Last year, I took a cruise over the holidays. As someone who makes a significant fraction of his income as a dog sitter, my timing could not have been worse. You can only imagine how many people I had to turn away. But while I on the cruise I spent a lot of time down in the cocktail bar. This was a high end place that specialized in craft cocktails.
It will surprise no one who knows me to find out that the Sazerac is my favorite cocktail. If I am trying a new rye whiskey in cocktails for a review, it’ll always be in a Sazerac. If I’m traveling, I will usually order one if it is on the menu. Now I’ve had some really bad Sazerac’s at bars throughout the country. One bar in Bardstown, KY did almost everything wrong to theirs. They used bourbon instead of rye, orange instead of lemon, and they left out the absinthe. It was basically a Bourbon Old Fashioned with Peychaud’s. It was terrible. I’ve also had some very good ones as I’ve traveled. Which brings me back to the cruise mentioned above.
I was sad, though not terribly surprised that there wasn’t a Sazerac on the menu, it was a Caribbean cruise after all. But after chatting with the bartender for a few days, I asked him if he had the stuff to make one. He was super excited to do so. I’m guessing making the same 10 cocktails night after night gets a little repetitive. When he gathered the ingredients, I was surprised to see him pull out a bottle of the Barrel-Aged version of Peychaud’s Bitters. It was something I’d always wanted to try, but never felt justified in spending two and a half times as much on it.
That was a really good Sazerac. But, I kind of thought that surroundings might have had more than a little to do with that so I still didn’t buy any of the Barrel-Aged upon returning home. Well, at least until last week. I had planned the “best rye ever…this week” post and one of the tests was, naturally, a Sazerac test. Unfortunately I was out of Peychaud’s and when I asked my wife to stop off at Total Wine to pick some up, Total Wine was out of the standard so she picked up the Barrel-Aged version since she’d rather spend $10 extra than make an extra stop at another liquor store on the day before Thanksgiving. And so I found myself with the opportunity to see if there was anything to it that would justify spending that kind of money on it.
I compared the two Peychaud’s three different ways. First, I weighed out exactly 4 grams of each one and added 225 grams of soda water to each (bitters and soda water is my go to non-alcoholic drink). After that, I made one Sazerac (minus bitters) and split it into two, being sure to weigh each one out so as to remove relative strength as a variable. I then added 1 gram of each bitters and continued to finish each as normal. Finally, I just tasted each of them. I’m glad I did this step last, I still taste the darn things and it has been over two hours since I took a sip of each. Here is what I found, starting with tasting each on it’s own.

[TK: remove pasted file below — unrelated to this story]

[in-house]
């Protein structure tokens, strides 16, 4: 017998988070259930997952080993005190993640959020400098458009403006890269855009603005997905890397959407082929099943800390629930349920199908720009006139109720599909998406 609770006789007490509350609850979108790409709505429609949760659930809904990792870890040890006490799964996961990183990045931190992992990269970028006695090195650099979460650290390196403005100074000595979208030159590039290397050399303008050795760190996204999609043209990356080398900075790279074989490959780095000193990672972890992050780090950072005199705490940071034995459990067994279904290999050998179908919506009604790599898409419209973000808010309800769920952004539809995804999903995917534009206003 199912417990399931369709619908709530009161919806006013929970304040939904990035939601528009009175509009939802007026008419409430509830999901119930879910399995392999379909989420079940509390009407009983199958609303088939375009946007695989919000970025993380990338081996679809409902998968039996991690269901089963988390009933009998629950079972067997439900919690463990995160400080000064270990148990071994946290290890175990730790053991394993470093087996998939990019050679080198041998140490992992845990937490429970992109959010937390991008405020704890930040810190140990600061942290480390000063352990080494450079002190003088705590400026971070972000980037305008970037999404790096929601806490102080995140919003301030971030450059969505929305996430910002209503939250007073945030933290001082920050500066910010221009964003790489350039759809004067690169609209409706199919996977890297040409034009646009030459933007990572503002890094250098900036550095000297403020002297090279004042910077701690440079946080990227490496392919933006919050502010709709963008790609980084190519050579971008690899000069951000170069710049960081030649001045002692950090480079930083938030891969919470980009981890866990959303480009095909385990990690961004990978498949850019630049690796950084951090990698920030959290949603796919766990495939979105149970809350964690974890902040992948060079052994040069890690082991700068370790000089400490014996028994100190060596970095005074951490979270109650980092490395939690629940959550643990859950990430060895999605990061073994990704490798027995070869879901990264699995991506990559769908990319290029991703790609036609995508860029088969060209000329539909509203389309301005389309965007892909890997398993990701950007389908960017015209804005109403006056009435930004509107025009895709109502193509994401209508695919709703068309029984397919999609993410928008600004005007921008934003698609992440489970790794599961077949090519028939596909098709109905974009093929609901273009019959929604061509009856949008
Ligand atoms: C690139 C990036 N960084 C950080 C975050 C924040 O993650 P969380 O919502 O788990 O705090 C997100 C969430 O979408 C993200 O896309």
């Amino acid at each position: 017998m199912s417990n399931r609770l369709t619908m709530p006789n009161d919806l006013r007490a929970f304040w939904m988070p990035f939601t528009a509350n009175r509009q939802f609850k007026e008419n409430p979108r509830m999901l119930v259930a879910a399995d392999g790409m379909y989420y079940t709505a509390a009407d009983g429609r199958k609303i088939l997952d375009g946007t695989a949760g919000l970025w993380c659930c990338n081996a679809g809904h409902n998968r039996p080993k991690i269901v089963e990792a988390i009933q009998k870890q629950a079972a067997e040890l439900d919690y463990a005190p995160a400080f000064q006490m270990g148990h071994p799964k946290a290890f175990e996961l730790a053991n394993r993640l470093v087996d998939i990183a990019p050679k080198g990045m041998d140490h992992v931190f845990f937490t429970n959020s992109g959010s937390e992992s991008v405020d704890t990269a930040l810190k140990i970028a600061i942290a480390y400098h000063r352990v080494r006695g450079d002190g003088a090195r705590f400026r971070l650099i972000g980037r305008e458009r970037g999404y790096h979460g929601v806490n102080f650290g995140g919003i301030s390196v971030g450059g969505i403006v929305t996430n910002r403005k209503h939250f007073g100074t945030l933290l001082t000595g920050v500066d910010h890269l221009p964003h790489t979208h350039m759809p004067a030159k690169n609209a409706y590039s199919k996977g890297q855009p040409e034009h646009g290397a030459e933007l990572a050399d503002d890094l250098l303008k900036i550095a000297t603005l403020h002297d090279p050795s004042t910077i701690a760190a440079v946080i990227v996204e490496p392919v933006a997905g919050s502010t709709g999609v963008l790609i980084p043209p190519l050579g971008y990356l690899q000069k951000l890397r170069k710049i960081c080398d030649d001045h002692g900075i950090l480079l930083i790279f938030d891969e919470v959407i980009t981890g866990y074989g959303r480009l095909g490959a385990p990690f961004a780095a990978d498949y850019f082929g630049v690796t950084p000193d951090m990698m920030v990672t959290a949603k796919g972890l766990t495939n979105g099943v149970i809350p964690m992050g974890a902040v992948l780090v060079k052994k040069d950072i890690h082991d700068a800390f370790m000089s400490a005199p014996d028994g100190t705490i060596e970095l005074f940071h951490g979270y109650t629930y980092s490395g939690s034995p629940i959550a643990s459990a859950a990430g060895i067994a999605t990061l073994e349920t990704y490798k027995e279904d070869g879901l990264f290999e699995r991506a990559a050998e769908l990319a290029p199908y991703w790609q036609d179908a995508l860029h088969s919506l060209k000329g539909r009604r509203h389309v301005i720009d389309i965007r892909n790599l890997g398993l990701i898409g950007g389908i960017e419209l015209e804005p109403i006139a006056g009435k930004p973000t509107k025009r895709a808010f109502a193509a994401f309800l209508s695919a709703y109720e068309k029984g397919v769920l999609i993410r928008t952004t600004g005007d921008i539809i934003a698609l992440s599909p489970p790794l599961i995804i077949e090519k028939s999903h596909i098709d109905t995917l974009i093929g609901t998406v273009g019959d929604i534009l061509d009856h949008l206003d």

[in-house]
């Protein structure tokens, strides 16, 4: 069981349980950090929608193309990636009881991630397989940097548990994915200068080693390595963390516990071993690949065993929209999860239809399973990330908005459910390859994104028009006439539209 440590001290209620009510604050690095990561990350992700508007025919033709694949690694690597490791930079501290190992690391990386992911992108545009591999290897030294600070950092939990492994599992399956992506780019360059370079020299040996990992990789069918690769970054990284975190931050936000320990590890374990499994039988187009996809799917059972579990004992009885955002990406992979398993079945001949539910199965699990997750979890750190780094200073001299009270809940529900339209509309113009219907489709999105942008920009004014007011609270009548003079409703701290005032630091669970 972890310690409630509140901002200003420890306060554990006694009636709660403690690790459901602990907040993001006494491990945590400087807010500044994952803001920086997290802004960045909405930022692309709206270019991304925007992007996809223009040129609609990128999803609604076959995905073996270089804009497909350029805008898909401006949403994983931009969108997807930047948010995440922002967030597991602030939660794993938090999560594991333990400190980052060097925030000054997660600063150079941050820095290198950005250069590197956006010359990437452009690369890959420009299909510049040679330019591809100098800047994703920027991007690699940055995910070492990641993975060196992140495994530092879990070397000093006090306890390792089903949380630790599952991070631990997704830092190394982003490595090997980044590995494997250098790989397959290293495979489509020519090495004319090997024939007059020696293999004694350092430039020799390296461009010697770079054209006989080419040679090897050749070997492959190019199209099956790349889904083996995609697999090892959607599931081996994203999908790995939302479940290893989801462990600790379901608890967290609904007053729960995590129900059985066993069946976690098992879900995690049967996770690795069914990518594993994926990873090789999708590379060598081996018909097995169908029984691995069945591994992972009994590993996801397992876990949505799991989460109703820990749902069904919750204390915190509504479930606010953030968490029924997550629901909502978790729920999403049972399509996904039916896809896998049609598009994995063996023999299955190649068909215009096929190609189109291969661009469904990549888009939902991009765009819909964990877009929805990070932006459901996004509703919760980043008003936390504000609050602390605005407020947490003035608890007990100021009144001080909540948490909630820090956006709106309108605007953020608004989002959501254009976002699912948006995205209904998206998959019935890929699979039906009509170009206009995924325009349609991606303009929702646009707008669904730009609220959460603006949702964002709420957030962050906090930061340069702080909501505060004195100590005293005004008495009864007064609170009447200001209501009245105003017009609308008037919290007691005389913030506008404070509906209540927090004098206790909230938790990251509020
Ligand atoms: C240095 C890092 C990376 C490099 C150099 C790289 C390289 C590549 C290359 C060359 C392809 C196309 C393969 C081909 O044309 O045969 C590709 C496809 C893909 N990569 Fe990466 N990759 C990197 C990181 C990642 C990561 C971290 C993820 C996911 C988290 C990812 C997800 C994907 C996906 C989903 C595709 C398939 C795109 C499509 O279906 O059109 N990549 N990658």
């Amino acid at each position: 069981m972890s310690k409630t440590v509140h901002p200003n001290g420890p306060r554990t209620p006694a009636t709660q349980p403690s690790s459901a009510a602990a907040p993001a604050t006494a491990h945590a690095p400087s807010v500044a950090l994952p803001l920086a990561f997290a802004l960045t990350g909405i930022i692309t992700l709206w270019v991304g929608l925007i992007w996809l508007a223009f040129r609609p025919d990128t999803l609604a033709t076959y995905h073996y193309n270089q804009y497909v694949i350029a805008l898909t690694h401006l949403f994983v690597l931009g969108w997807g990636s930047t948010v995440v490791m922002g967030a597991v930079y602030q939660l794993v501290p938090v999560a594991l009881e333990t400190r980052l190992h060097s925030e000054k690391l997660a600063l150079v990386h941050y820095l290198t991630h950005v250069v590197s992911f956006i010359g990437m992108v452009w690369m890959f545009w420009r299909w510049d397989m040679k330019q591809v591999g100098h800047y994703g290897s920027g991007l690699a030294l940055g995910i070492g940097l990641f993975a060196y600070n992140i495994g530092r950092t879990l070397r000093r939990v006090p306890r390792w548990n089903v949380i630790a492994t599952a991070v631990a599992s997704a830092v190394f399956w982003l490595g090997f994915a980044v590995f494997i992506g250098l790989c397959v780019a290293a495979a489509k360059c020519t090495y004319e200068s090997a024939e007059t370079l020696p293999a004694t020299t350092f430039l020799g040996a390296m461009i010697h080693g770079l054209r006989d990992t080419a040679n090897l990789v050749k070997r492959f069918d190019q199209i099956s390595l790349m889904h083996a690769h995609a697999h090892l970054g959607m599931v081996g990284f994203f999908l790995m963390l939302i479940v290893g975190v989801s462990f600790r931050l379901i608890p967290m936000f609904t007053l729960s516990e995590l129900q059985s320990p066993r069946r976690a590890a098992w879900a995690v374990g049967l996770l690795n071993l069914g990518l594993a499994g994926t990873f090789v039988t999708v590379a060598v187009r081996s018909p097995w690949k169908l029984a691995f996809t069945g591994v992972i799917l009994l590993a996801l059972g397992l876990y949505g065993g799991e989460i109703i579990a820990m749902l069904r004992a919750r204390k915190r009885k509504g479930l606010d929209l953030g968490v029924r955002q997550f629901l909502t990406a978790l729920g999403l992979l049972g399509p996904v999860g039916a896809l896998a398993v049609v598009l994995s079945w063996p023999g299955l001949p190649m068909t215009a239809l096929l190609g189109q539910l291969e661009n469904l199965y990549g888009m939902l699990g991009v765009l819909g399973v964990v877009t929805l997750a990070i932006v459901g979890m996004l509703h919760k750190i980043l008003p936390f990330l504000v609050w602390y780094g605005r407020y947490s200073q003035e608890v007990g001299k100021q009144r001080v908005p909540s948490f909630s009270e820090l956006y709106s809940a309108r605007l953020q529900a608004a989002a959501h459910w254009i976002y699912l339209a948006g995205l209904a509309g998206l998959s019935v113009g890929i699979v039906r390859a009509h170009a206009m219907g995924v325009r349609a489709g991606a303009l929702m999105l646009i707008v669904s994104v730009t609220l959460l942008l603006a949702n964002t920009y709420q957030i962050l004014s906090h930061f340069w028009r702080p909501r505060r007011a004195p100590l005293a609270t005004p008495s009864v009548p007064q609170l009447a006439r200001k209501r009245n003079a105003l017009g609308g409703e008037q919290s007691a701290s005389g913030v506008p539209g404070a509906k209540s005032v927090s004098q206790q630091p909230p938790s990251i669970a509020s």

Standard release Peychaud’s Bitters: Anise and celery notes.
Barrel-Aged Peychaud’s Bitters: Very similar with the addition of mint notes.
Standard release Peychaud’s Bitters: Follows the nose, but has more of a celery emphasis.
Barrel-Aged Peychaud’s Bitters: Sweeter then the standard with less of a celery emphasis (though it is still there), also has the anise and mint notes from the nose.
In Soda Water:
The Barrel-aged is smoother and richer and with added mint flavor. Not a huge difference between the two with this much dilution, but still noticeable.
In a Sazerac:
The one made with the Barrel-Aged bitters is definitely sweeter, rounder and has more of the Peychaud’s influence than the standard release. Barrel-aged made a better Sazerac.
I was surprised by a few things here. One, I honestly didn’t expect to find the celery notes in these when I tasted them on their own. Once I noticed it there, I was shocked that I didn’t notice it anywhere else. Not even in the soda water where there was no other flavor competition. I was also shocked at how much of a difference there really was between these two. I expected it to be subtle, but when tasted side-by-side it was anything but. Is there a reason to spend two and a half times on the Barrel-aged? Maybe. I’d guess that it depends on how often you buy Peychaud’s. If you only buy it every year or more, it really is better. If you buy it for use in bitters and soda water like I do and go through a bottle every couple months, it might be best to keep both on hand. One for soda and one for cocktails.
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